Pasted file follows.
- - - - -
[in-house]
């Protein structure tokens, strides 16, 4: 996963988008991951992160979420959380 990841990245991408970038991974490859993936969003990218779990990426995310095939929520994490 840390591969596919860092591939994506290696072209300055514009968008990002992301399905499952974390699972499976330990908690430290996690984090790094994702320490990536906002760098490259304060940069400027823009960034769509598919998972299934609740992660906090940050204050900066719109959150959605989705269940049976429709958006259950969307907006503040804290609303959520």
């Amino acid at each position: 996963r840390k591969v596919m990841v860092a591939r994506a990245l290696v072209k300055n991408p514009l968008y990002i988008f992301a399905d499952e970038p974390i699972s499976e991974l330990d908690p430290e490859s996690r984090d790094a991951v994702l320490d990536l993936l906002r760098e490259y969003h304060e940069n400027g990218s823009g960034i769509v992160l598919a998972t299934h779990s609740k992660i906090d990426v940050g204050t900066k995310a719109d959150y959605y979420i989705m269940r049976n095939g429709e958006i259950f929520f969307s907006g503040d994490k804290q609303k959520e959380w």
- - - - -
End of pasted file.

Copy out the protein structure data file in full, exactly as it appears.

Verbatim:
[in-house]
């Protein structure tokens, strides 16, 4: 996963988008991951992160979420959380 990841990245991408970038991974490859993936969003990218779990990426995310095939929520994490 840390591969596919860092591939994506290696072209300055514009968008990002992301399905499952974390699972499976330990908690430290996690984090790094994702320490990536906002760098490259304060940069400027823009960034769509598919998972299934609740992660906090940050204050900066719109959150959605989705269940049976429709958006259950969307907006503040804290609303959520």
């Amino acid at each position: 996963r840390k591969v596919m990841v860092a591939r994506a990245l290696v072209k300055n991408p514009l968008y990002i988008f992301a399905d499952e970038p974390i699972s499976e991974l330990d908690p430290e490859s996690r984090d790094a991951v994702l320490d990536l993936l906002r760098e490259y969003h304060e940069n400027g990218s823009g960034i769509v992160l598919a998972t299934h779990s609740k992660i906090d990426v940050g204050t900066k995310a719109d959150y959605y979420i989705m269940r049976n095939g429709e958006i259950f929520f969307s907006g503040d994490k804290q609303k959520e959380w």